Research suggests high rates of canine leptospirosis regionally within Canada
New research out of the Atlantic Veterinary College (AVC) at the University of Prince Edward Island suggests a high prevalence of canine leptospirosis regionally within Canada.
The study analyzed data from 10,437 canine Leptospira PCR tests submitted by Canada-based veterinarians over a 10-year period. Provinces with the highest test-positive percentages over the study period were Nova Scotia (19 per cent) and Ontario (10 per cent), with Manitoba and Alberta having the lowest proportion at 1 per cent.
“The goal of our research was to identify if there were significant factors that may put a dog at greater risk for developing canine leptospirosis,” explains Dr. Jason Stull, assistant professor, Department of Health Management, AVC. “We looked at the dogs’ age, sex, and breed, as well as the month and the year the test was performed, and the location—whether it was from an urban or rural practice.”
Through their analysis, they discovered that dogs had higher chances of testing positive if they were
- young (dogs less than one-year-old had the greatest risk);
- specific breeds (toy breeds had the greatest risk);
- from an urban area.
Risks for dogs testing positive appeared to be greatest from September to December; however, this varied by region in the country.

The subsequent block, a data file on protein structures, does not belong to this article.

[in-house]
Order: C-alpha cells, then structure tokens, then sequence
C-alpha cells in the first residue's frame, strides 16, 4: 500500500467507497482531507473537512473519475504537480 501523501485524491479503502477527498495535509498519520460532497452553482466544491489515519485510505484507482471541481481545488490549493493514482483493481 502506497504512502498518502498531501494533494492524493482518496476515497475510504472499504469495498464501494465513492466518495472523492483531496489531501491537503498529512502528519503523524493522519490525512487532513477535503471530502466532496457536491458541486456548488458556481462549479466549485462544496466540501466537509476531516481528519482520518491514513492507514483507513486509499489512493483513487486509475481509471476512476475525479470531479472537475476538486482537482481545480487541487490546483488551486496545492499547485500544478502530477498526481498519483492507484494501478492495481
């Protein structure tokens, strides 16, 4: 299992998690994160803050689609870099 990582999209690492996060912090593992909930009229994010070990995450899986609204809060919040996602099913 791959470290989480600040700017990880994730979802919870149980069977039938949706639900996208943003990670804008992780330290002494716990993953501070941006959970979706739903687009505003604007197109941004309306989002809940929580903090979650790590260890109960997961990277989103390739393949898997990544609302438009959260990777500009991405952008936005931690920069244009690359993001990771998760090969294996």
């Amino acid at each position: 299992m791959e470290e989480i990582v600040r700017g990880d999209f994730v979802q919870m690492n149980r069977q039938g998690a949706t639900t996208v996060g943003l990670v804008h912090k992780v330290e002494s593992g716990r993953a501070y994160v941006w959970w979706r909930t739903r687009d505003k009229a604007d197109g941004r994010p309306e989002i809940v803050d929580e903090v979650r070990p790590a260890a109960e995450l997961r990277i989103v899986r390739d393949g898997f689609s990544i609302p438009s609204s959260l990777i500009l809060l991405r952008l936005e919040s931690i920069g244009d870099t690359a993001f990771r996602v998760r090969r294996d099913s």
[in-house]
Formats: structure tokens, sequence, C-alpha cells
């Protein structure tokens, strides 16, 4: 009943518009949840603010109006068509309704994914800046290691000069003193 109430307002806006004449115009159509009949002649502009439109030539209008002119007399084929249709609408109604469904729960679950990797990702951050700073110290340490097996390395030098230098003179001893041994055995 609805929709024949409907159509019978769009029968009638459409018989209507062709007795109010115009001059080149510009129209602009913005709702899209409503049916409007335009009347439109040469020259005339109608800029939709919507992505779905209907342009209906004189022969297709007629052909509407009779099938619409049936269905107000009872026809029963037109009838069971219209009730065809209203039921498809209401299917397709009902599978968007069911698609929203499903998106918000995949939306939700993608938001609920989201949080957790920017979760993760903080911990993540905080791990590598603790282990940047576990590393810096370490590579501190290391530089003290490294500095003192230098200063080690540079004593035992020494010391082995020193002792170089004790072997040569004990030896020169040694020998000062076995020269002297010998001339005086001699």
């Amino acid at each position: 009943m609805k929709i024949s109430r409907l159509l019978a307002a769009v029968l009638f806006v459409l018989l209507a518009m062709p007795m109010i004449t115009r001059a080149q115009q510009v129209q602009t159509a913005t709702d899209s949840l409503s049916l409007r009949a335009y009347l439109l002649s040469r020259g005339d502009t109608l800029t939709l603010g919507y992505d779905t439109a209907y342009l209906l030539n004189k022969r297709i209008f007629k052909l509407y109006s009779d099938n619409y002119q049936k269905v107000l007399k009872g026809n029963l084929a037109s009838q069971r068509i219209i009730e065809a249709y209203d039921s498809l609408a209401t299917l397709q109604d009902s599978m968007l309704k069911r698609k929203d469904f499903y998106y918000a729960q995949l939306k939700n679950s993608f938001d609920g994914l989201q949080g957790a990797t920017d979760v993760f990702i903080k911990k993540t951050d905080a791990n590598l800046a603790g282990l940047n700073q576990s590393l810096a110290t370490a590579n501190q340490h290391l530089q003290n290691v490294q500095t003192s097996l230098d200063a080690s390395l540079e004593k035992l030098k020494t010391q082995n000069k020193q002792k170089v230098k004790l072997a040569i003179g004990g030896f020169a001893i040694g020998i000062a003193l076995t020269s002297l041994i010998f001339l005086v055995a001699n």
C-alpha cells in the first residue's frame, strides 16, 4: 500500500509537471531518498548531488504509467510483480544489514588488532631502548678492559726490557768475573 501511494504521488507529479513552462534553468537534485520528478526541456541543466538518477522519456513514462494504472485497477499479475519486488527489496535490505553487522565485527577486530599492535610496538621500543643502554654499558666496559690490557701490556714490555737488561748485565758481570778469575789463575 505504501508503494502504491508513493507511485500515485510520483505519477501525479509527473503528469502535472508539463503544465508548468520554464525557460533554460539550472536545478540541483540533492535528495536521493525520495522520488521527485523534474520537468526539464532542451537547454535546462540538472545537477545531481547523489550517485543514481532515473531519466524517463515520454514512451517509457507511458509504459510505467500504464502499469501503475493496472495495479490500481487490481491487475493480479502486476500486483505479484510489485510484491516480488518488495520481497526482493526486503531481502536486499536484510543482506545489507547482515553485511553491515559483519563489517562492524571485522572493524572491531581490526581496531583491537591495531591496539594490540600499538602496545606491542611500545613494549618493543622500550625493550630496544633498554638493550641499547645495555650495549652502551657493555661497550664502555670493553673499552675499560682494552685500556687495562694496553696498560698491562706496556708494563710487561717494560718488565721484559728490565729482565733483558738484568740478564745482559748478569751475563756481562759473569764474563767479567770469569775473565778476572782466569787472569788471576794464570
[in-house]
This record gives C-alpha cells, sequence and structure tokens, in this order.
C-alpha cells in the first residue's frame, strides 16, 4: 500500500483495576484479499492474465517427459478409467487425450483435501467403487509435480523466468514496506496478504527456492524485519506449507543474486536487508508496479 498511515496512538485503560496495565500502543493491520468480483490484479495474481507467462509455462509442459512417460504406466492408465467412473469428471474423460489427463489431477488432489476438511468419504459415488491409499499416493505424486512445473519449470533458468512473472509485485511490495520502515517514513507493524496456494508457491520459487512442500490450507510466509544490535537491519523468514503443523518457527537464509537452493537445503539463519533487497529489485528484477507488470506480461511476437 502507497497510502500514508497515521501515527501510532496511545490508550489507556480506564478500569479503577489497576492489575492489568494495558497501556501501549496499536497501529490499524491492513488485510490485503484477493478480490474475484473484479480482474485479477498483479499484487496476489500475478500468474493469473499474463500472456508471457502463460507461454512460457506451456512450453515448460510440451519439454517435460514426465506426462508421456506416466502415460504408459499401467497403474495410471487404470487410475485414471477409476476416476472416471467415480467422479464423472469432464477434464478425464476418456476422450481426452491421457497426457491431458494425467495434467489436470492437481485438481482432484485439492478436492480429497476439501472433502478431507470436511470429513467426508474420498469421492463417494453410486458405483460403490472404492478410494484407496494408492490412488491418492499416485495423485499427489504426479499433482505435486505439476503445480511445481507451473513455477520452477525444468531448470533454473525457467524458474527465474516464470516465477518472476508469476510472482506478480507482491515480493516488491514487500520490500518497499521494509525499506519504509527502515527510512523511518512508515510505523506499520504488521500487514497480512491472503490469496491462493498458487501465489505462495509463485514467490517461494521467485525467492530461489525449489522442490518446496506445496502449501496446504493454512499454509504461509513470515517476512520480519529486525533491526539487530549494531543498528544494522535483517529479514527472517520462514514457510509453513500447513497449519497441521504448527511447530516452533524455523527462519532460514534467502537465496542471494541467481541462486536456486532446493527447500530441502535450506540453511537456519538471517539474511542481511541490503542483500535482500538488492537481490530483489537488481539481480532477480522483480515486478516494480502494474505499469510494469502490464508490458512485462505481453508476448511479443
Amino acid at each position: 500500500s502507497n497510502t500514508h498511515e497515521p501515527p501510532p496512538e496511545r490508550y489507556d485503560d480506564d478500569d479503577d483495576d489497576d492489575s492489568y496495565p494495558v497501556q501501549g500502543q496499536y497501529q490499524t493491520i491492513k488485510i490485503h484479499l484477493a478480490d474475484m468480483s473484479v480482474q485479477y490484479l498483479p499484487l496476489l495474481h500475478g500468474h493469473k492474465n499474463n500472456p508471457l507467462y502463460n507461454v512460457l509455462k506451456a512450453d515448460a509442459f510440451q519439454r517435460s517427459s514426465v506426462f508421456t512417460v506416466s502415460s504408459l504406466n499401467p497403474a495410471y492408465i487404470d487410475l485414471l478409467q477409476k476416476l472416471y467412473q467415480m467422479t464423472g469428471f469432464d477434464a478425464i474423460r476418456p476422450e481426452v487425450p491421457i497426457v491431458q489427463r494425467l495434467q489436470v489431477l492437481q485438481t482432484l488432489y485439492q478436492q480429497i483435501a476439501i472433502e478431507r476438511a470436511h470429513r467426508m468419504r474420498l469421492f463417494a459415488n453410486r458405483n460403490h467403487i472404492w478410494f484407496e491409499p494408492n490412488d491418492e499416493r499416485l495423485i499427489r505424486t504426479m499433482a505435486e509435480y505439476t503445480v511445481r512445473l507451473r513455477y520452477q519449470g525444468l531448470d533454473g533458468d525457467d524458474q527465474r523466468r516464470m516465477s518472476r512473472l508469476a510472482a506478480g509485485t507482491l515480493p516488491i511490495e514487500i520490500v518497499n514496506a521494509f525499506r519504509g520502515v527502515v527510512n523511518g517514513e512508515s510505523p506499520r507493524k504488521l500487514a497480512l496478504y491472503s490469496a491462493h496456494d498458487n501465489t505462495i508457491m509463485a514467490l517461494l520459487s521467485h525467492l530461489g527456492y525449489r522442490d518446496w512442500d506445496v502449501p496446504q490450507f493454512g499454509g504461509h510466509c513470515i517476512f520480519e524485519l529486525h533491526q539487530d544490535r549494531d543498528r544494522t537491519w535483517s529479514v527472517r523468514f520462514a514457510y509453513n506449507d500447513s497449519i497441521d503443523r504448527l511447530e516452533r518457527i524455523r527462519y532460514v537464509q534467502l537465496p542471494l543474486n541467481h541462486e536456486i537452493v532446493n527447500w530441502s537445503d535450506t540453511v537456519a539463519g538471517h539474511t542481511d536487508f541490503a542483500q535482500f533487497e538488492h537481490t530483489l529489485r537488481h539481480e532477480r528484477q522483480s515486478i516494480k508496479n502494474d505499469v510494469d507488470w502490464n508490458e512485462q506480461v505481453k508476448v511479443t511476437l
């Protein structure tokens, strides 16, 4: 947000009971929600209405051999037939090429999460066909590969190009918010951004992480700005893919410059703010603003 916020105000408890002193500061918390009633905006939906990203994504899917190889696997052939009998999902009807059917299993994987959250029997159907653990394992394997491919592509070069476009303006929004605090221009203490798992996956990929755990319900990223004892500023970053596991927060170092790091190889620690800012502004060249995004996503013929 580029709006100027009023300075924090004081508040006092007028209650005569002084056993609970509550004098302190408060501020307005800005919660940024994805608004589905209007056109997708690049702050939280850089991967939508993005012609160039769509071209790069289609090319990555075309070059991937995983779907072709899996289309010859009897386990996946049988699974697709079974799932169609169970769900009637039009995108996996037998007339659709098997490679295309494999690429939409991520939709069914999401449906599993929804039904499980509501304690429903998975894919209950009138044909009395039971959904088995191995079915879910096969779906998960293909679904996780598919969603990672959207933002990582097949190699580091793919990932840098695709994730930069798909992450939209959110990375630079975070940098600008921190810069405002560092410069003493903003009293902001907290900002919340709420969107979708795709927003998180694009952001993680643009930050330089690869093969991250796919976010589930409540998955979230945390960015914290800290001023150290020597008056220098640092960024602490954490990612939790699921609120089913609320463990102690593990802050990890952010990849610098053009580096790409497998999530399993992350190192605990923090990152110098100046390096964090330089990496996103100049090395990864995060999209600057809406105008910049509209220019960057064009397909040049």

Leptospirosis is usually transmitted through an infected animal’s urine or through items contaminated with an infected animal’s urine (e.g., bedding, blankets, soil, etc.). It can also be transmitted through urine-contaminated water, such as stagnant or slow-moving water (e.g., puddles or ponds), that are frequented by wildlife.
Canine leptospirosis is caused by infection with the bacteria Leptospira interrogans. Often referred to as “lepto,” the illness presents in dogs with signs ranging from subtle (e.g., lethargic, occasional vomiting, or feeling tired) to very severe and life-threatening. Although more than 25 per cent of canine leptospirosis cases are fatal, the disease can be treated with positive outcomes.
“A quick diagnosis and beginning the correct antibiotics quickly are the best treatment for dogs with leptospirosis,” says Dr. Stull. “Veterinarians will also advise care for kidney or liver disease, and most dogs will require hospitalization, intravenous fluids, anti-nausea medications, and careful monitoring. Some dogs may require further care depending on the severity of their diagnosis.”
It is also advised to take preventative measures when possible. Dr. Stull suggests that owners know their dog’s risk factors and encourages them to speak with their veterinarian about a prevention strategy such as vaccination, an important tool in preventing leptospirosis in dogs. Additionally, when possible, owners should minimize their dog’s exposure to slow moving water and puddles to reduce risk. Finally, as leptospirosis is a zoonotic disease, meaning it can infect humans, they should take precautions to prevent getting leptospirosis, such as washing their hands between handling their dog and eating something with their hands.
“It’s important to not only protect your dog but to protect yourself,” says Dr. Stull. “Know your risks and how to decrease them, and stay educated about leptospirosis in your area.”
This research was in collaboration with researchers from the Atlantic Veterinary College, the University of Guelph, and IDEXX Laboratories.